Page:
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Maine Joins States Dependent on Immigrant Workers

photo of a plate of lobsters

Recently, The New York Times reported that immigrants have become crucial to Maine’s lobster industry. Jenna Smialek wrote:

Folks born in Maine are generally not looking for manufacturing work, especially in food manufacturing,” said Ben Conniff, a founder of Luke’s Lobster, explaining that the firm’s lobster processing plant has been staffed mostly by immigrants since it opened in 2013, and that foreign-born workers help keep “the natural resources economy going.”

Smialek wrote that Maine has the oldest population of any U.S. state with a median age of 45.1, and older populations are increasingly uninterested in physical labor. Immigrants have become crucial to the lobster industry and the state’s economy.

This story sounds familiar. Louisiana's crawfish industry is heavily reliant on workers from Mexico and Central America in the country on H-2A and H-2B seasonal "guest worker" visas. The New Orleans Advocate's James Finn wrote in 2023, "Losing them would 'devastate' the industry, said Dr. Mike Strain, the state’s agriculture and forestry commissioner. Strain said that when farmers can’t hire enough guest workers, they resort to shipping their haul to Mexico to have crawfish meat processed there before sending it back stateside." 

Throughout 2023 while Conservatives railed against immigrants, many state governors tried to figure out how immigrants could help address labor shortages in their states, strengthening their economies in the process. In September, New York was trying to figure out how to make it possible for employers to hire migrants; in April, Utah was trying to to solve the same problem with the Venezuelan population in the state, and in February Iowa Governor Kim Reynolds wanted to make it possible for Afghan refugees to help address the 75,000 person labor shortage the state faced.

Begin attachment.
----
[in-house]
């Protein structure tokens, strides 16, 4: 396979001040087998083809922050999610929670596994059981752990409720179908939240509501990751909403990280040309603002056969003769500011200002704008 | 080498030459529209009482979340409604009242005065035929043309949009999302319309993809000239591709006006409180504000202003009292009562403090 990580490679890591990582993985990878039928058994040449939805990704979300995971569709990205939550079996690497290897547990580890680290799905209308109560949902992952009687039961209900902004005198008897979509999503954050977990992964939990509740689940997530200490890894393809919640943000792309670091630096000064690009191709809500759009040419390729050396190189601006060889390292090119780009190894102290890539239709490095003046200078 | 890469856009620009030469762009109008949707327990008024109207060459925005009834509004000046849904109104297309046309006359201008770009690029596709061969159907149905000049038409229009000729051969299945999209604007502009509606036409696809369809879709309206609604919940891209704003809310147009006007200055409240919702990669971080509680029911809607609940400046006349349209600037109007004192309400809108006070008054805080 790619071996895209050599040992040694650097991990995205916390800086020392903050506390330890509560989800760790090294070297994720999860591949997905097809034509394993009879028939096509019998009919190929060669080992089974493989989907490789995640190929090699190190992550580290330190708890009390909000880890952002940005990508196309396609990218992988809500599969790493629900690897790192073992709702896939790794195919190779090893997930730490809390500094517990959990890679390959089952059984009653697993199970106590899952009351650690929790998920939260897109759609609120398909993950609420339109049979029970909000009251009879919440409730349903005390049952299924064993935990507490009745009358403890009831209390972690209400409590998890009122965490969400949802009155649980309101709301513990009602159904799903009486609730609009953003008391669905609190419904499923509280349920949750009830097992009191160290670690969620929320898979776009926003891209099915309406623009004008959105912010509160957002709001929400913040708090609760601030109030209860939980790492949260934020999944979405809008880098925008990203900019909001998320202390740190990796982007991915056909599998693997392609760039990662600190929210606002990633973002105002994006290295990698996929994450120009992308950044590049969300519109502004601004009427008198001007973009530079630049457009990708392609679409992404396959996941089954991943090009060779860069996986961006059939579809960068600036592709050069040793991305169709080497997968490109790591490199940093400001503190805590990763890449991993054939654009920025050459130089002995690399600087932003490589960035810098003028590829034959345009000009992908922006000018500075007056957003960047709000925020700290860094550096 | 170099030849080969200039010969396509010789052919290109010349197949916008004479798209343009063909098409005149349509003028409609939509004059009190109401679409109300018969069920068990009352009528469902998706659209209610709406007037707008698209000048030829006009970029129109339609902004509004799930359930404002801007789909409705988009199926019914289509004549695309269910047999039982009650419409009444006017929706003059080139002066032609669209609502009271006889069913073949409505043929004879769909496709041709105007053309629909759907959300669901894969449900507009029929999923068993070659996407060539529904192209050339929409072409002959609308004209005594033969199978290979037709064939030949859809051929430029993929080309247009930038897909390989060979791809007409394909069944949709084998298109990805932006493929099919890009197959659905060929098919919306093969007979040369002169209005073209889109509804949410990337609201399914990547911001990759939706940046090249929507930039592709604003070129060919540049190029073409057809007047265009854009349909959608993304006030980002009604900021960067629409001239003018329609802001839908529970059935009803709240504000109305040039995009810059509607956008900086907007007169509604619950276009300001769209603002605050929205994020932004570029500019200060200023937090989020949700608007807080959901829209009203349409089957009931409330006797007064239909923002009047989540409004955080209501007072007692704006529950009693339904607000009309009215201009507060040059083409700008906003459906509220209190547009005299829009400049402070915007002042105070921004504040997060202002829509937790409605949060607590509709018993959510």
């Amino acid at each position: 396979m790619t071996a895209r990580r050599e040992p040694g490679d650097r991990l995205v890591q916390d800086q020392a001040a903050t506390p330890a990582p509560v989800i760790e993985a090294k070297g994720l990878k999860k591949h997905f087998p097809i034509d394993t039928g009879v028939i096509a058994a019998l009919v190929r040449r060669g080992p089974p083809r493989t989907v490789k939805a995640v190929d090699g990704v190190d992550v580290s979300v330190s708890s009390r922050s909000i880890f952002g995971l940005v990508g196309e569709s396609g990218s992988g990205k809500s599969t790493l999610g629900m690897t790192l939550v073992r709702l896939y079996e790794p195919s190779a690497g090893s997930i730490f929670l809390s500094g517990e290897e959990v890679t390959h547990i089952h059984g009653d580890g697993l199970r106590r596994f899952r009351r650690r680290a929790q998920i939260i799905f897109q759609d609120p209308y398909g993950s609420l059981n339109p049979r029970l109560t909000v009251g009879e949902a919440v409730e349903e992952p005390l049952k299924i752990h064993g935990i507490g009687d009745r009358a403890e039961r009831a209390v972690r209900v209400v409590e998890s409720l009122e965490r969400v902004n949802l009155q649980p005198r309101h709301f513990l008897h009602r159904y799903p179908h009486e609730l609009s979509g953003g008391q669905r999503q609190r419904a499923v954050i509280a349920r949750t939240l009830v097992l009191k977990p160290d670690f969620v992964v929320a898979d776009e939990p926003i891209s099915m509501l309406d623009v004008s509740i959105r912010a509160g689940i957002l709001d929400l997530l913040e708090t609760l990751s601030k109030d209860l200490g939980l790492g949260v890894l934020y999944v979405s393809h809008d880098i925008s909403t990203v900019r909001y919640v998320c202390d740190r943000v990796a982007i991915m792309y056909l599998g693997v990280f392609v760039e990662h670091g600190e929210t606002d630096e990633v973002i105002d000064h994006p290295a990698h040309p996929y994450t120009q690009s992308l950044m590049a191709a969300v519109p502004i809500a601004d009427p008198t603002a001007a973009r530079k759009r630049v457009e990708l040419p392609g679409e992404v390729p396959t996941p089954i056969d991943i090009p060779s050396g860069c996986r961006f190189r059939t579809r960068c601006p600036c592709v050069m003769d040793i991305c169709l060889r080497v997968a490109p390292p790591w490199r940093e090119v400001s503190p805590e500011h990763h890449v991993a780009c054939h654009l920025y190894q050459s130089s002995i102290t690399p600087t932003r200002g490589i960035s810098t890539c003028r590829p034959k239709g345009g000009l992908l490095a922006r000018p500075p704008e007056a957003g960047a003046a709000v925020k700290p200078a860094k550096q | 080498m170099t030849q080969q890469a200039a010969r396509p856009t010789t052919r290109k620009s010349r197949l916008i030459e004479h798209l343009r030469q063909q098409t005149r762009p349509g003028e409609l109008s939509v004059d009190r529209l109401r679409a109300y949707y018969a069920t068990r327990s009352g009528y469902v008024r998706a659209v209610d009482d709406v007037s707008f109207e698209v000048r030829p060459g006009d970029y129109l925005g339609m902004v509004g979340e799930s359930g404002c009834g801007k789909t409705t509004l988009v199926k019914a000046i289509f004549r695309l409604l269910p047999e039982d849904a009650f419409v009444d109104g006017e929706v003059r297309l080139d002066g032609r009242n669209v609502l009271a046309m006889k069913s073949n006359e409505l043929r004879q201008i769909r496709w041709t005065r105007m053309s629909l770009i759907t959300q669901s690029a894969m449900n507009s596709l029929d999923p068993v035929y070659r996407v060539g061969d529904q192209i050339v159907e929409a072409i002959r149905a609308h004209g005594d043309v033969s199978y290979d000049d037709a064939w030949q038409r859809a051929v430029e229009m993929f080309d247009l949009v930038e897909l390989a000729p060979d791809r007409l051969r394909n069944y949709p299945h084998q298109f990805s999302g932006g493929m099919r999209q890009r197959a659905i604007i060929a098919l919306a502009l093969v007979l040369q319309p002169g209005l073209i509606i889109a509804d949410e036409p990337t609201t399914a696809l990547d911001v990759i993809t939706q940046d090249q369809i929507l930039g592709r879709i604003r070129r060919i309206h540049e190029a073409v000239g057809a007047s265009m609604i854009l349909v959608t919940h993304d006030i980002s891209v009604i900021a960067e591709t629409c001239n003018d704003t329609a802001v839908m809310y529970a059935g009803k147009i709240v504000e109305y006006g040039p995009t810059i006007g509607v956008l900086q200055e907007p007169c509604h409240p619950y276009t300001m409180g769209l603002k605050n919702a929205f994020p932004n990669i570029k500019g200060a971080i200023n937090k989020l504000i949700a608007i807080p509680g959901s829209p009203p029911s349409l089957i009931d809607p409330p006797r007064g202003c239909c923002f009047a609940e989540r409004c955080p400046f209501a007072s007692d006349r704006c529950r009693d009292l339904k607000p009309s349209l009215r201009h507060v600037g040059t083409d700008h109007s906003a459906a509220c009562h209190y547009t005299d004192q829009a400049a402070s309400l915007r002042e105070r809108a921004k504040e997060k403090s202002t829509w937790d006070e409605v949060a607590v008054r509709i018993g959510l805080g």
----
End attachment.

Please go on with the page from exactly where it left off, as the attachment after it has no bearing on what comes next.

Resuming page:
The obstacles the states face are largely self-imposed. Because immigration is a strong motivator for some Conservative voters, Republican politicians have generally been reluctant to even gesture toward any kind of accommodation for immigrants and asylum seekers, the state governors included.

That said, the pressure at the state level is a start and a positive sign. The pressure to embrace comprehensive immigration reform to find ways to fit immigrants into the 21st century American story can’t only come from liberals, nor can they be the only ones to imagine solutions.

Photo by Louis Hansel on Unsplash.

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